My father (the old actor in the film) has in recent years become something of a ‘muse’ for me. I am fascinated with his career and life and how he is finding himself not able to do the things that he used to. In a way, my sister and I tell him, it’s natural to not be able to jump up on the table anymore when you’re 84, but at the same time, that is who he is and always will be. A showman raised on Fred Astaire and Gene Kelly, he is constantly the center of attention. Which is why every little decline in his health makes for such a big shift. This theme of ageing, memory and loss is recurring in my work. My first film, Echo (https://vimeo.com/156726289) was about a man (again my father) seeing himself in the mirror as the young boy that he still feels like on the inside. Several of my films deal with death, a doppelganger and loneliness.
What are the key creatives developing or working on now?
I’m currently developing a new film based on a Swedish myth, researching for another short experimental film involving footage I have from a piece I made several years ago, as well as looking into more commercial work within film.
We Are Moving Stories embraces new voices in drama, documentary, animation, TV, web series and music video. If you have just made a film - we'd love to hear from you. Or if you know a filmmaker - can you recommend us? More info: Carmela
Songs of the Underworld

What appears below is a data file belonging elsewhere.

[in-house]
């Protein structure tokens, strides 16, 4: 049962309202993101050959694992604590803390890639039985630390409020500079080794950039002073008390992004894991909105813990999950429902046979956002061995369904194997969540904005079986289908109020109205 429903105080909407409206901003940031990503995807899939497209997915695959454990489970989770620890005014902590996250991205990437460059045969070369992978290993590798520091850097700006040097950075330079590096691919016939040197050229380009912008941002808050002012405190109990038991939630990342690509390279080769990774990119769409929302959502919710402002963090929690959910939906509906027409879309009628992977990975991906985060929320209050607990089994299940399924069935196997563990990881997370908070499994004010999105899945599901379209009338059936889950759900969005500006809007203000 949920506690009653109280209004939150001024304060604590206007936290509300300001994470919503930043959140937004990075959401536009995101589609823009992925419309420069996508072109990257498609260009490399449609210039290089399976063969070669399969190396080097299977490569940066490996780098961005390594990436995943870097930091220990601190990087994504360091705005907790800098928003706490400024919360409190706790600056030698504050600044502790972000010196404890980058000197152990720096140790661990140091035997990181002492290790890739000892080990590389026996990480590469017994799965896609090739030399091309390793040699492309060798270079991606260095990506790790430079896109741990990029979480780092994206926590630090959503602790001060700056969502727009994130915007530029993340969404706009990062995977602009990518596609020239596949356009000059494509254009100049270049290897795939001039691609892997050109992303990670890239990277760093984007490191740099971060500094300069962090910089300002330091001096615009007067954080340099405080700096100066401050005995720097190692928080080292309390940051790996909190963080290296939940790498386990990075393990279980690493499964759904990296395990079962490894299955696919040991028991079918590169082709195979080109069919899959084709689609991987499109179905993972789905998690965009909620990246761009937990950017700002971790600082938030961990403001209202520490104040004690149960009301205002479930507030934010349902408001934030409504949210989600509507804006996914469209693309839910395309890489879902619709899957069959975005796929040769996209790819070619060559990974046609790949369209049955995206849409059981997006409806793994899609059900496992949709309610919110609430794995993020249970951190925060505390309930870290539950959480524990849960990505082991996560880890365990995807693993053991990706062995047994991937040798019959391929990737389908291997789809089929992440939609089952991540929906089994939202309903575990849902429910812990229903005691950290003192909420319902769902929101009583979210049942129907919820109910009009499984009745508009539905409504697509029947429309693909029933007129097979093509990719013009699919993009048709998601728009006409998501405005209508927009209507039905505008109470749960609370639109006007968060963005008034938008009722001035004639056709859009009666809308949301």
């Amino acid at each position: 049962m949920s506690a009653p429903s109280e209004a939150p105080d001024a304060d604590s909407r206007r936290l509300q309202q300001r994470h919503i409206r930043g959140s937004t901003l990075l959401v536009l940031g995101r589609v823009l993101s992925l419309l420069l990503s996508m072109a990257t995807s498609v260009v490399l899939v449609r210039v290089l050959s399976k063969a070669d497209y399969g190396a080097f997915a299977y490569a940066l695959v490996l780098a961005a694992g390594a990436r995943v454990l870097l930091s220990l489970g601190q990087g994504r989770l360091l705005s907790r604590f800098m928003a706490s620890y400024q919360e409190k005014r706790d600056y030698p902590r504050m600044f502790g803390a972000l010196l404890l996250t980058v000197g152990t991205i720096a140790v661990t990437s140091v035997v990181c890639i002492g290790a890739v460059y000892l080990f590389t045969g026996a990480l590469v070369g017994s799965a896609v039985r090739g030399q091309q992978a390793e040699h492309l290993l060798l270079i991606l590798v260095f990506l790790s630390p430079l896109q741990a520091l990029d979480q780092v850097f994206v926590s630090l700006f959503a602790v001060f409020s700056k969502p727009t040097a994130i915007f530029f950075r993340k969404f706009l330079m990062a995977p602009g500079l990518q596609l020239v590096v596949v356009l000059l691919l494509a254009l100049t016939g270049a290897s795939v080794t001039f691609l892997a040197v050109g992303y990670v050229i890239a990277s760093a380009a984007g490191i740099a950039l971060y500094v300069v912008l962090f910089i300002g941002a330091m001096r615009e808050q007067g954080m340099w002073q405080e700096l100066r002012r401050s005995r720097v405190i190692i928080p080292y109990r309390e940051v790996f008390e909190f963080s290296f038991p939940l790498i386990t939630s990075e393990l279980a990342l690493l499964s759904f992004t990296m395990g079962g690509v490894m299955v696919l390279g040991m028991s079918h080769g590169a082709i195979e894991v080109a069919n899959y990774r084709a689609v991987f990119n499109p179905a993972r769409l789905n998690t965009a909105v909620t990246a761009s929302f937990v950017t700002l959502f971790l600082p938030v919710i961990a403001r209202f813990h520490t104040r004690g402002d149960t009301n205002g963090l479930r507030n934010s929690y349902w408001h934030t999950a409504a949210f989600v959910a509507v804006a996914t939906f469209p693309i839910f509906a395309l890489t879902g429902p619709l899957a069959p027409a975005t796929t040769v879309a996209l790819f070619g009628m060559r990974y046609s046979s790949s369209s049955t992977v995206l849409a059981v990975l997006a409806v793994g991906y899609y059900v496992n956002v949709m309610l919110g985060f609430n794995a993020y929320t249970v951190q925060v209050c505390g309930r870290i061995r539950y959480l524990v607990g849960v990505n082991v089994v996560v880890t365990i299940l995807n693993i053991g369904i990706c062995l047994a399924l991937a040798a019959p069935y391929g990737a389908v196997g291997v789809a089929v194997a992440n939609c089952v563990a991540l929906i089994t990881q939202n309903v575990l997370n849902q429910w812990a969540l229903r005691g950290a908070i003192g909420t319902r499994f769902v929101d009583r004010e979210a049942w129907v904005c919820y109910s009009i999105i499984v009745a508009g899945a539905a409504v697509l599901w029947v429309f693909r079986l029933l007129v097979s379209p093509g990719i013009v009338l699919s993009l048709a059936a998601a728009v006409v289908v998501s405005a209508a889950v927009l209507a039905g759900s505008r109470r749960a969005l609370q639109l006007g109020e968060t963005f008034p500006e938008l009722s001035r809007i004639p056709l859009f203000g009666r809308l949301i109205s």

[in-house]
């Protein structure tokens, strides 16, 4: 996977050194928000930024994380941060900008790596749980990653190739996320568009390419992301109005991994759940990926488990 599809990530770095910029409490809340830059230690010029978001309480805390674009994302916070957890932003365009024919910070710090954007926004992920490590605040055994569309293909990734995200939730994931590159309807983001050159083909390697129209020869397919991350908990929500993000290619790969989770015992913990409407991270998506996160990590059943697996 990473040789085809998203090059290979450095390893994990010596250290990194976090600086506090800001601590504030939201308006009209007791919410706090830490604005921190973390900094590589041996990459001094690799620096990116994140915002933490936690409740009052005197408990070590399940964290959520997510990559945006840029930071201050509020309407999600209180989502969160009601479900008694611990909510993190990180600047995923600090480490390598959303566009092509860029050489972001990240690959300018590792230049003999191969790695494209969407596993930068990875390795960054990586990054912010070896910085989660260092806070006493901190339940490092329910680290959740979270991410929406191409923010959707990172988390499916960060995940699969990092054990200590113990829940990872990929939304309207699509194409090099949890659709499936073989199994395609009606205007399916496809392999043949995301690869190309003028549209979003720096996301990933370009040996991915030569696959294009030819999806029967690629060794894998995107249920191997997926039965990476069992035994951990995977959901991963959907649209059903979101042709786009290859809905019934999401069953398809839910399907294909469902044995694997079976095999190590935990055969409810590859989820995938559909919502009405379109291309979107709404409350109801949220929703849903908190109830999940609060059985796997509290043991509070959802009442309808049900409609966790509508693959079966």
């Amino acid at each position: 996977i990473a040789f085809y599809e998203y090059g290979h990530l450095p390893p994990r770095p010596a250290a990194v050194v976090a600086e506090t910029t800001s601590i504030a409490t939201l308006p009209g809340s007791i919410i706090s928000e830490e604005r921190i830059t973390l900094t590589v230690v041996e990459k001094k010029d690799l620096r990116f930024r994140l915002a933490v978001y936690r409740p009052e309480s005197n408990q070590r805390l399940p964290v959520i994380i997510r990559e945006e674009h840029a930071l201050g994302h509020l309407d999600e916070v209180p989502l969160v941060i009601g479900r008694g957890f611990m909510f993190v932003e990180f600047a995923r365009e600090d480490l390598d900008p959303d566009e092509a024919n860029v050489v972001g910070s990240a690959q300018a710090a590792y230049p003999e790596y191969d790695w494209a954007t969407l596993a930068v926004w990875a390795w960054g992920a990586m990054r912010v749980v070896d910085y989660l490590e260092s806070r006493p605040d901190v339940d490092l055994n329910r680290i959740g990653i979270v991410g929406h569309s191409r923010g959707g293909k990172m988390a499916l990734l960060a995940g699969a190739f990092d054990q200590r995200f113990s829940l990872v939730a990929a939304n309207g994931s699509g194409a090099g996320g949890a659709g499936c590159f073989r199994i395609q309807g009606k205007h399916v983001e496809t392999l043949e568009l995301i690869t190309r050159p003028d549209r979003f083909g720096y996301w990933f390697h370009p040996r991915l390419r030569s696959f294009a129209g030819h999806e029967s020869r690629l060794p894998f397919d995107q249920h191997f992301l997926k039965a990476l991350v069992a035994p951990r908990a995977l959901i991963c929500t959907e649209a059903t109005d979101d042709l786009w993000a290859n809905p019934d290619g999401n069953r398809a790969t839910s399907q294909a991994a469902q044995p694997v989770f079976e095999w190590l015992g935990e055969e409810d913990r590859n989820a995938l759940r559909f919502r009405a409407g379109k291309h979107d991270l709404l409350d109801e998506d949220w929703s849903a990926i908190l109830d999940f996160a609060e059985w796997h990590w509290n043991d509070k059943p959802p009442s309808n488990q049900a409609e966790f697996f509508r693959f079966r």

Bittersweet remembrance of a loved one, of loneliness and loss.
Director: Nicola Hepp
Producer: Stichting Nicola Hepp Dansproducties
Writer: Nicola Hepp
About the writer, director and producer: Nicola Hepp is a Swedish filmmaker and choreographer, based in the Netherlands. Holding a Master in Choreography and New Media from Amsterdamse Hogeschool voor de Kunsten, she has worked with video as an integral part of live performance and installations since 2002.
Her films Echo, Walk, The Double and Songs of the Underworld have been screened and awarded at (dance) film festivals internationally.
Key cast: Rolf Hepp, Martinette Janmaat, Reggy Deekman, Céline Moza
Looking for (producers, sales agents, buyers, distributors, film festival directors, journalists): yes
Made in association with:
Postoffice Amsterdam, Good Sounds Music
Where can I see it in the next month?
At LA Dance Film Festival 26+27 Jan
Utah Dance Film Festival 24 +25 Feb
Philadelphia Screendance Festival 3+4 March